Before you purchase your condominium, you need to think about condo insurance. This requires taking a different approach than you would for a single-family home. For example, someone who owns a house would consider the cost of the entire structure and everything inside in case of a natural disaster or fire. For a condo, you need to think more in terms of what’s inside—your furniture, electronics, etc. Because as a condo owner, you’re part of a larger condominium community; and therefore, you’re usually not responsible for everything on the outside of the complex.
Here we break down the four biggest considerations for getting the right amount of coverage for your condominium.
- Know what you own.
What are YOU responsible for, and what is the condo association responsible for? You’ll need to know this up front.
You also need to understand what condo insurance is. Condo insurance provides coverage for anything not already covered in the condo association’s master policy. This includes protecting your personal belongings in the event of things like fire or burglary, as well as protecting you against liability claims if you’re responsible for someone else’s injury while in your condo.
NOTE—To make sure you’re protected from theft or burglary, your insurance must include personal property coverage.
The master policy, also known as an HOA policy, typically covers common areas shared by condo owners—lawn areas, walkways, pool, fitness center, exterior elements, parking areas, etc. As a condo owner, you can expect to pay association fees, which go toward maintaining these common areas. These fees also help to insure these areas. You should be able to see what the condo association’s master policy covers—including what areas are covered through association fees, and what areas are not.
There are two kinds of master policies: “bare walls-in” and “all-in.” Bare walls-in will cover the property from the exterior framing inward, but doesn’t cover fixtures and installations within the actual condo unit itself. These include flooring, granite countertops, bath and kitchen fixtures, etc. All-in will cover these fixtures and interior additions—everything inside the walls of the condo unit.
What does this mean to you? If your master policy is a bare walls-in type, you’ll need to get more condo coverage to protect yourself. If the master policy is an all-in type, you won’t need as much coverage, as the majority of important things will already be covered.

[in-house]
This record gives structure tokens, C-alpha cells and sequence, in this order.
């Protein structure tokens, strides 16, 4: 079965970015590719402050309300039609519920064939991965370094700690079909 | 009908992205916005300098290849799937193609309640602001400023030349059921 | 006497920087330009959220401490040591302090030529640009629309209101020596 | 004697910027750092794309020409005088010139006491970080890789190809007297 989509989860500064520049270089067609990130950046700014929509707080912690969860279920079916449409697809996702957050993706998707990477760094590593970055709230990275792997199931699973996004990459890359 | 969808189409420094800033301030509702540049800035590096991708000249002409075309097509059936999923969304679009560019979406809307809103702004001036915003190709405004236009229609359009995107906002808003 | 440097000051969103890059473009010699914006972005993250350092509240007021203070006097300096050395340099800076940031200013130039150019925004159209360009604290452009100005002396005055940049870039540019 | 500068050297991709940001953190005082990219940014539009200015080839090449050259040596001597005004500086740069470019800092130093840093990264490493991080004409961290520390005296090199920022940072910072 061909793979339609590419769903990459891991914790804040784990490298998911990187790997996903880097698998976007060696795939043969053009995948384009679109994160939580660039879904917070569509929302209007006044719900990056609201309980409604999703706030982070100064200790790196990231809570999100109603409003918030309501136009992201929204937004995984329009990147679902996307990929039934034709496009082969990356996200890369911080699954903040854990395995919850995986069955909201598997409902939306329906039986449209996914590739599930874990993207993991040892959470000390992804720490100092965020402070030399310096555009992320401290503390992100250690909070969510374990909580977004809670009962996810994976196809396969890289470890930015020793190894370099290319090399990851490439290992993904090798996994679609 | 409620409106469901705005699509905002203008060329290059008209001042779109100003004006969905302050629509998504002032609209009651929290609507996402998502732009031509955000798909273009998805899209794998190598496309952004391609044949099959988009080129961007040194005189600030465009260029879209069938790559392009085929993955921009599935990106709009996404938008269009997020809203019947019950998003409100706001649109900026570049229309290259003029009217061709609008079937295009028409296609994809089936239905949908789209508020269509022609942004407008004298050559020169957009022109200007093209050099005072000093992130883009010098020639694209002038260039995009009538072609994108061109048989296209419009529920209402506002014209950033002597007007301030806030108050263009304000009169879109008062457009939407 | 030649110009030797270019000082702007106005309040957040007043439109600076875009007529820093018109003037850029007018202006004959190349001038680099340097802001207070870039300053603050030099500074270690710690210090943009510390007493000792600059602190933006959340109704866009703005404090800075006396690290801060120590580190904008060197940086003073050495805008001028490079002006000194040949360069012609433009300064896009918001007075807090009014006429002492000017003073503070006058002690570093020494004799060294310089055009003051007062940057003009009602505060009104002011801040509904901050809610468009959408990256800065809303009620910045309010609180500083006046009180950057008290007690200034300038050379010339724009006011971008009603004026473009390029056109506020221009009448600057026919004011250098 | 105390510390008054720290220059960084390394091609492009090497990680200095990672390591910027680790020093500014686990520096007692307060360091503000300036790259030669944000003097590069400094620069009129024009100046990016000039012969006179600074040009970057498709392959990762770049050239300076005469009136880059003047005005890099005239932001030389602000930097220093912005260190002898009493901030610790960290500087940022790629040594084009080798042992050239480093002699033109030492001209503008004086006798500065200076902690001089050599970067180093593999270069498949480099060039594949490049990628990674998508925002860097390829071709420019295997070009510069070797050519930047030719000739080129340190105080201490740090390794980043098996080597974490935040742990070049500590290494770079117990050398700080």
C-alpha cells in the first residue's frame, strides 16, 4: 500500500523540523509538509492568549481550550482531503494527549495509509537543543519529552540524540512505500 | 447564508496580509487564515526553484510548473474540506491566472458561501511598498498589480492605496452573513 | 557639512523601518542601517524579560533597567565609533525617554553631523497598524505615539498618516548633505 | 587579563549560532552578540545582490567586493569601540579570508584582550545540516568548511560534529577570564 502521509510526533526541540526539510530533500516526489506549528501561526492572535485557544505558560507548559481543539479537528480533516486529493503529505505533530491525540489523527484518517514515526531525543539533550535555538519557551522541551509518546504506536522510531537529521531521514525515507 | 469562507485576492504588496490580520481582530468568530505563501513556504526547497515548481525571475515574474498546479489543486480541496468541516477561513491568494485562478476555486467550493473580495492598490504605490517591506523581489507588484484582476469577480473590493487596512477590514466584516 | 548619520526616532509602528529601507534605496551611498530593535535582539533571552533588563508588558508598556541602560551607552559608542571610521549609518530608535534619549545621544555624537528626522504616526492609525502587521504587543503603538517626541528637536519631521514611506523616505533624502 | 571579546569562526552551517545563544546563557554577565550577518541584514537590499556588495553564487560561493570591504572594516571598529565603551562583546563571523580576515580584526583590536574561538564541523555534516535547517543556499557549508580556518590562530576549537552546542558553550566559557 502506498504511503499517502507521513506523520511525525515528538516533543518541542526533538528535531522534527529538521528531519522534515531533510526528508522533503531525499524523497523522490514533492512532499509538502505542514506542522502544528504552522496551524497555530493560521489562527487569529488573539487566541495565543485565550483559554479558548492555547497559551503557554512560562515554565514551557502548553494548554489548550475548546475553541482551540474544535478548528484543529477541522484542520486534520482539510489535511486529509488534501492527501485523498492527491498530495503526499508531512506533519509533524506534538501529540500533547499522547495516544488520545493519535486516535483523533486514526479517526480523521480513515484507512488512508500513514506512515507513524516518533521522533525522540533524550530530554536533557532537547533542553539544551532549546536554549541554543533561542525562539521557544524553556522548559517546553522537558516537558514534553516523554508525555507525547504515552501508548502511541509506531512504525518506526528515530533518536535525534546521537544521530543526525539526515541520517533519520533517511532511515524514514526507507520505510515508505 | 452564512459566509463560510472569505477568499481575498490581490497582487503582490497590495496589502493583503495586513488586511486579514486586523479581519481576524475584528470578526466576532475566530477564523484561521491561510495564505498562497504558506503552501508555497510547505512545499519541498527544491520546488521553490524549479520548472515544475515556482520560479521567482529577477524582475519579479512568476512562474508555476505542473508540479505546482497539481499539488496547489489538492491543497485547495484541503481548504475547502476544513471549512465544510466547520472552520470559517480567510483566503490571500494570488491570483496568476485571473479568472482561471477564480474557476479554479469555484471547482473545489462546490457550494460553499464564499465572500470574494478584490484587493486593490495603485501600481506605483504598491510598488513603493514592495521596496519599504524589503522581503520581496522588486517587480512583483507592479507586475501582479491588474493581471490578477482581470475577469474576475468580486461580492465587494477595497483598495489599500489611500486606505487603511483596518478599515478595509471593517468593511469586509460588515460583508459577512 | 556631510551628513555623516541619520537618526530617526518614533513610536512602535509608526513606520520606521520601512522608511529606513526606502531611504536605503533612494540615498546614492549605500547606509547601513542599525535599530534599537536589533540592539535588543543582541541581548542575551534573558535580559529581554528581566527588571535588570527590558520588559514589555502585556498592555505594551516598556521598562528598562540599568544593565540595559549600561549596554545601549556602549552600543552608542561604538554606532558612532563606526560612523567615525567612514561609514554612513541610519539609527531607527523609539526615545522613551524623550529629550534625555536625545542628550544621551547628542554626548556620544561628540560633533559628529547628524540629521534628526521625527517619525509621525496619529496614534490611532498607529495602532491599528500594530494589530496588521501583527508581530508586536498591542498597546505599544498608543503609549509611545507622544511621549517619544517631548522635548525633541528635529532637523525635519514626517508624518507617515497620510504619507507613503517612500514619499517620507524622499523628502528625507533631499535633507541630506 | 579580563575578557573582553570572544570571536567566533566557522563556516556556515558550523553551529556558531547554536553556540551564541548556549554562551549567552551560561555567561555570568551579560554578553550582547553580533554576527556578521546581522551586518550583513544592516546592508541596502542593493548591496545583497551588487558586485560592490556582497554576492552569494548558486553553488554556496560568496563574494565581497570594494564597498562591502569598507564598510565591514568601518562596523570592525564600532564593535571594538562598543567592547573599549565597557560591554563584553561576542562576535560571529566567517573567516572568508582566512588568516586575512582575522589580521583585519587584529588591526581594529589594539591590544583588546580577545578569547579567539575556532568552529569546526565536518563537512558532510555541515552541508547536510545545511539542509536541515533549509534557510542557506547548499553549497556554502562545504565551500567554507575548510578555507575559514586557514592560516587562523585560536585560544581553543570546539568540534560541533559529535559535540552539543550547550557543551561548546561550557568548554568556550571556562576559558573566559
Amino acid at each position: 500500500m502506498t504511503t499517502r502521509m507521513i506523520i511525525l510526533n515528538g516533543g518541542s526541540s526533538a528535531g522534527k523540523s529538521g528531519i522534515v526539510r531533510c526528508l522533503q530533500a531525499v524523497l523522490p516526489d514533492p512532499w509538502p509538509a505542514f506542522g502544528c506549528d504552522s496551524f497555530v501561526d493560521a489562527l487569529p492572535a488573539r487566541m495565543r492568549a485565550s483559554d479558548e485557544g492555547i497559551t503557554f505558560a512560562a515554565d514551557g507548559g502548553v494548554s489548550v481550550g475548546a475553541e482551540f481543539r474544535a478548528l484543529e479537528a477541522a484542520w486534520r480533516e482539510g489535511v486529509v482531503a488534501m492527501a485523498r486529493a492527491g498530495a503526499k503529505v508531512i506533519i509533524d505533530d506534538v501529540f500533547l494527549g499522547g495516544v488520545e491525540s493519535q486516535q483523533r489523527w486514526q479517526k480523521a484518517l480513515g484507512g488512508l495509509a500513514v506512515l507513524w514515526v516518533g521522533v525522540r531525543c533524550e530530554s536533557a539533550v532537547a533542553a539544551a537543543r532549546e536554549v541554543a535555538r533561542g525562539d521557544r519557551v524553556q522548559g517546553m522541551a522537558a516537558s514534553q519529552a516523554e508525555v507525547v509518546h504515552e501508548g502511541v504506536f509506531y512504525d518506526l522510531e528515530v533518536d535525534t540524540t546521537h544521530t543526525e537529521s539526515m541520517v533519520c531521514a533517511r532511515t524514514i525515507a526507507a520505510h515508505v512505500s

- Know your deductible.
Before buying a condo, you should know how expensive the association deductible will be. If there should be a hurricane, for instance, and there is severe damage to the condo buildings, the association would file a claim to be covered for this damage. Keeping this in mind, there would be a deductible, which is assessed against all unit owners. For example, if the master policy has a $5,000 deductible, and there are 20 unit owners, each owner would have to pay $250. There has been a trend toward more expensive deductibles, and it can range from $5,000 all the way up to $50,000. So please do your research first, so you won’t be hit with a huge surprise bill later on.
- Know your coverage.
When deciding on the amount of coverage you’ll need, you’ll want to imagine what the cost would be to replace items that are damaged by a fire or flood (more about flood insurance later). There are two basic categories for this kind of coverage: cash value and replacement cost. The latter is clearly better, and here’s why: If you only have cash-value coverage, and your appliances are ruined, you’ll receive a check for what they were worth when you bought them, possibly three years ago and lots of wear and tear later. With replacement cost, you’ll get back enough to replace the appliance with a brand new one. So the five-year-old TV can be replaced with a nice, new flat screen. Replacement cost is the way to go, so you won’t lose money.
The U.S. government offers flood insurance to every homeowner. Often this coverage may be optional, unless you live in a designated flood zone. If this is the case, you may need additional personal flood insurance, because the association’s flood insurance won’t cover your personal items or the interior structure of your unit.
- Know the cost of your condo insurance.
The cost of condo insurance varies. It ranges from $100 to $400 a year, but this depends on the value of your property and the type and amount of coverage you carry. If you own jewelry and fine art, you’ll have more expensive insurance to cover that. You should also know that condo insurance is not tax deductible. However, if you should rent your condo to someone else, you might be able to deduct the cost of your condo insurance. You may also do this if you run a business out of your condominium.
Of course, there is so much more to cover on this subject, so keep checking our blog for more helpful information, including things to watch out for.
For all your home, auto and other insurance needs, please contact Zawada Insurance Agency. We work to give you comprehensive coverage at a competitive price.
Zawada Insurance Agency, Inc. is a family-owned and operated independent insurance agency, located in Worcester, Massachusetts, serving central Massachusetts and beyond.